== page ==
Ian C. Bouras – Two Sides to Every Sunset
Music is moving. Sometimes it can bring one to tears and other times it can cause one to think more deeply. It can bring about feelings of rage or despondency and it can strip layers off your armor, casting you closer to the matters of the heart. And then there are times when music is so sonically and physically powerful that it is tectonic in its movement. East coast guitarist Ian C. Bouras has a sound that is somewhat polarizing but also amazing. Whether this guy is a loop guitar perfectionist or whether this was truly a labor of new age guitar that needed some time to perfect, the end product proves its worth in just how well structured it is. This is a heartfelt musical project that isn’t going to be taken down easily and in fact is probably just getting started – very much like the power of love itself or perusing a dream.
Ian was nominated by Billboard Magazine to be among the top songwriters in 2004 and 2005 for his work with AñaVañA. Since receiving his audio engineering degree, Ian has produced, mixed, and played guitar and bass on records in all genres from rock to spoken word, and is now working as a freelance audio engineer.
“The Light That Swims In the Darkness” serves up a rather low profiles heavy hearted intro piece that moves forward with grace and feel. It’s an awesome kickoff song without the pieces flying off. I get an image of seeing this cat play in a dingy smoke filled Red Light district Jazz bar in say New York and just letting it rip. I’ve played in these kinds of bars before – you know a club with some fine touches but hints of unfinished cement floors, spray paint tags covering the walls, home brew cider and beer being sold for a buck a cup, and a single bare light bulb illuminating the whole affair. Ian C. Bouras has a homebrew musical sound that’s comparable to all of the above but make no mistake this is a high end production. I use the imagery because I’ve been to house parties like this and the live music in those dingy basements carried the same kind of energetic free as a bird vibe as this music does. Those illegal live music house parties were defining for me because everything was so free, real, and with a hint of independence. This is the feeling I get when listening to tracks like “This Lonely Life (A Farewell to Love).”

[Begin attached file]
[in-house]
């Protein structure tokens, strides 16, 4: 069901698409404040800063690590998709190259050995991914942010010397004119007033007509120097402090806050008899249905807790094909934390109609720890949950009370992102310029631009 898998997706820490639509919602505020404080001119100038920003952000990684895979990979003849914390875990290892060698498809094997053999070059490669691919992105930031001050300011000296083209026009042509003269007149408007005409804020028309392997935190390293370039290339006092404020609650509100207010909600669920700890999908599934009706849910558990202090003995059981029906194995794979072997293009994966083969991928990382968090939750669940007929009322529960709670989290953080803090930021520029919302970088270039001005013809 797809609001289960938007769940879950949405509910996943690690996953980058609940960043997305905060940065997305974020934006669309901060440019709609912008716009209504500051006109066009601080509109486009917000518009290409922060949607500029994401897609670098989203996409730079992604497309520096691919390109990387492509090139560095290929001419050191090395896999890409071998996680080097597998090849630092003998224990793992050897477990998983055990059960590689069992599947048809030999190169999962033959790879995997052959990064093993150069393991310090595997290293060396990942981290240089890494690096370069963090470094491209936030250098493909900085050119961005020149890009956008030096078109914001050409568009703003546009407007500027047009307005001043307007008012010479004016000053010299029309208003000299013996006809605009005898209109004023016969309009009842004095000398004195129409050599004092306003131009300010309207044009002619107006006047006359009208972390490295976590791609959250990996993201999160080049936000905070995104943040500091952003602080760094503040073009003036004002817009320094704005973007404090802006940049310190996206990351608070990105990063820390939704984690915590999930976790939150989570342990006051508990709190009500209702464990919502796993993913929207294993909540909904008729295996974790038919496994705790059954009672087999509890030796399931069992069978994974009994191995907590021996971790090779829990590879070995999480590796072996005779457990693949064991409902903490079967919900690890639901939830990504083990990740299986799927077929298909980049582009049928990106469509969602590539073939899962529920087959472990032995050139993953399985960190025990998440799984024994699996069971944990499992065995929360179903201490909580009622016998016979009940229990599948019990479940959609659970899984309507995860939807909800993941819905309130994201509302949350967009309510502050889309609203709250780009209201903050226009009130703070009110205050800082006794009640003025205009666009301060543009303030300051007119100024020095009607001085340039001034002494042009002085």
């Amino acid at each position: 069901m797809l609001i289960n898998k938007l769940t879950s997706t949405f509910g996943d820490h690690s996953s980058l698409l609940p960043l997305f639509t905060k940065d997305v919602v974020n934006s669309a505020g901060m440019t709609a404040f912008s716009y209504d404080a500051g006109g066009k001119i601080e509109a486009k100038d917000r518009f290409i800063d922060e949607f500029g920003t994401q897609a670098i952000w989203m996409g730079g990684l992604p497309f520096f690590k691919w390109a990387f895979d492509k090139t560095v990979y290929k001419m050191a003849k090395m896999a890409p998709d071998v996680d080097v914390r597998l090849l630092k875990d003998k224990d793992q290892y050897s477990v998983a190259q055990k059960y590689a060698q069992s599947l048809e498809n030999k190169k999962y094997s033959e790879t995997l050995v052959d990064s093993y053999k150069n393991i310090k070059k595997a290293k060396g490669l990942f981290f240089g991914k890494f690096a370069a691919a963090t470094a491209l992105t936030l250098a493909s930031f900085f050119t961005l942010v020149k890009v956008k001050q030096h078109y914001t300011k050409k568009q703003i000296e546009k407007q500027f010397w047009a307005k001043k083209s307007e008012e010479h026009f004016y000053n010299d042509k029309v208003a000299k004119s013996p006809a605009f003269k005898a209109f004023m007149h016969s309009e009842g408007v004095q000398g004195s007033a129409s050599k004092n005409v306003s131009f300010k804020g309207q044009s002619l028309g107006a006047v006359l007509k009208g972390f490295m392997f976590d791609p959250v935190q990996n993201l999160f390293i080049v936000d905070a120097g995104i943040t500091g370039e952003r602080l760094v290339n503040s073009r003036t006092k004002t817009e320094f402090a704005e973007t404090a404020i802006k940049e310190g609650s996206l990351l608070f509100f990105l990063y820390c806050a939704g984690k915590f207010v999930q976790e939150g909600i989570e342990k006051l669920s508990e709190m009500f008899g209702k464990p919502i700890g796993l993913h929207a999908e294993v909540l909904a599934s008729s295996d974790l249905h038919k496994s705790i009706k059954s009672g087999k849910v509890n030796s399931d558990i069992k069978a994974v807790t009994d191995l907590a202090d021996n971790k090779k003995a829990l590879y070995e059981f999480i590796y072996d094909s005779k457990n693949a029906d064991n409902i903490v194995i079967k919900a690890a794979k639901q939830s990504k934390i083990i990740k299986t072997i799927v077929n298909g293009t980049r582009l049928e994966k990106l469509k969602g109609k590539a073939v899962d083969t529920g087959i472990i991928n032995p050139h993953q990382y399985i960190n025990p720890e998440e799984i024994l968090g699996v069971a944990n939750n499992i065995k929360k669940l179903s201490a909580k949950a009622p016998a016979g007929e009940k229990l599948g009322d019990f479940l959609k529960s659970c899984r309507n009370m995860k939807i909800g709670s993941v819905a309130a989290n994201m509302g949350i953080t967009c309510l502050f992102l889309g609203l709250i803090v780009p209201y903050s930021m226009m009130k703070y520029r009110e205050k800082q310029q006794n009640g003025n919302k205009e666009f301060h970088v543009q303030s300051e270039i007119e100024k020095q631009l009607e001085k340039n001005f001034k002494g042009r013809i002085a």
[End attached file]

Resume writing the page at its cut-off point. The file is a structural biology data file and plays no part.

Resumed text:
I’d go on about melodies but I honestly can’t describe a word of the notes that vicariously falls from the guitar fret-board of Bouras. All notes could be strung together run on melodic sentences or they could be random bursts of conscious guitar spew. Personally, I feel that the importance is more the note he elects not to play. The final result a brilliant aural landscape. The rhyme and reason is in the textured textbook style of this masterfully crafted music, and much like a soundtrack without words, the music itself sets a stage, tone, and feeling. But the serenity is soon blown away by powerful chaos-factor of this very unique style of music that reaches mountain heights and swoops down into the darkest caverns, churning and chugging along, lumbering, picking up to dizzying speed and dashing the listener against all manner of surfaces. This album hearkens to mind images of love, living life to the fullest, being true to one self musically and the good and bad of life within the vastness of time and space. Bouras is a brilliant advent to Instrumental guitar music – period! “Two Sides to Every Sunset” by Ian Bouras does just what the title says – opens the mind. The CD captures this carefree attitude perfectly. It’s in this environment a fan or listen can appreciate really good music that “keeps it real”